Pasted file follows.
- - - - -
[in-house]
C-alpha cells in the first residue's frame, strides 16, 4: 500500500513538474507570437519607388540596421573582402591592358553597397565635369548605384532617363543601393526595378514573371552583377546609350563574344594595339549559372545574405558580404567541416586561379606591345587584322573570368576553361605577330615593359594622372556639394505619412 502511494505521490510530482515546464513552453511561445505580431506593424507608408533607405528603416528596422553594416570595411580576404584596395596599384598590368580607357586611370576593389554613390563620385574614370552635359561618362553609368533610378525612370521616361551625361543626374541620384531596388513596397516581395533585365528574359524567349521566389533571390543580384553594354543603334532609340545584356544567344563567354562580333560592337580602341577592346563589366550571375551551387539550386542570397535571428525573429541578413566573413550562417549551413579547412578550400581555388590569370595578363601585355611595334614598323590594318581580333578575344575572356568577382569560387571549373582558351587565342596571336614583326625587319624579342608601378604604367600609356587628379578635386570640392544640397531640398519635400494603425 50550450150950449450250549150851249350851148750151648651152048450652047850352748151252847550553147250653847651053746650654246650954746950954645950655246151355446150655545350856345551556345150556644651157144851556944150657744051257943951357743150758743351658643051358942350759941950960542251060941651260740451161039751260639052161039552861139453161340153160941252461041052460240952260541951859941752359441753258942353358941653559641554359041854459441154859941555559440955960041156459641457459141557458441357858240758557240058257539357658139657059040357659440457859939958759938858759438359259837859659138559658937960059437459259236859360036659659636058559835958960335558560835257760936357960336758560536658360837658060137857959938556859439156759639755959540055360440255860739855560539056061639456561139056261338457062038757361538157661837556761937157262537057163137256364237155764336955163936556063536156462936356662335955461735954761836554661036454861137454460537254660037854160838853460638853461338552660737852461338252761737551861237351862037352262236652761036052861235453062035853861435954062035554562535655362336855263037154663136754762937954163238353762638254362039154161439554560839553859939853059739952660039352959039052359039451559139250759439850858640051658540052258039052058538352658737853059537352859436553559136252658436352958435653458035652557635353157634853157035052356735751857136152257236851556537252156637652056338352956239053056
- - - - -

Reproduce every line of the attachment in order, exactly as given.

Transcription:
[in-house]
C-alpha cells in the first residue's frame, strides 16, 4: 500500500513538474507570437519607388540596421573582402591592358553597397565635369548605384532617363543601393526595378514573371552583377546609350563574344594595339549559372545574405558580404567541416586561379606591345587584322573570368576553361605577330615593359594622372556639394505619412 502511494505521490510530482515546464513552453511561445505580431506593424507608408533607405528603416528596422553594416570595411580576404584596395596599384598590368580607357586611370576593389554613390563620385574614370552635359561618362553609368533610378525612370521616361551625361543626374541620384531596388513596397516581395533585365528574359524567349521566389533571390543580384553594354543603334532609340545584356544567344563567354562580333560592337580602341577592346563589366550571375551551387539550386542570397535571428525573429541578413566573413550562417549551413579547412578550400581555388590569370595578363601585355611595334614598323590594318581580333578575344575572356568577382569560387571549373582558351587565342596571336614583326625587319624579342608601378604604367600609356587628379578635386570640392544640397531640398519635400494603425 50550450150950449450250549150851249350851148750151648651152048450652047850352748151252847550553147250653847651053746650654246650954746950954645950655246151355446150655545350856345551556345150556644651157144851556944150657744051257943951357743150758743351658643051358942350759941950960542251060941651260740451161039751260639052161039552861139453161340153160941252461041052460240952260541951859941752359441753258942353358941653559641554359041854459441154859941555559440955960041156459641457459141557458441357858240758557240058257539357658139657059040357659440457859939958759938858759438359259837859659138559658937960059437459259236859360036659659636058559835958960335558560835257760936357960336758560536658360837658060137857959938556859439156759639755959540055360440255860739855560539056061639456561139056261338457062038757361538157661837556761937157262537057163137256364237155764336955163936556063536156462936356662335955461735954761836554661036454861137454460537254660037854160838853460638853461338552660737852461338252761737551861237351862037352262236652761036052861235453062035853861435954062035554562535655362336855263037154663136754762937954163238353762638254362039154161439554560839553859939853059739952660039352959039052359039451559139250759439850858640051658540052258039052058538352658737853059537352859436553559136252658436352958435653458035652557635353157634853157035052356735751857136152257236851556537252156637652056338352956239053056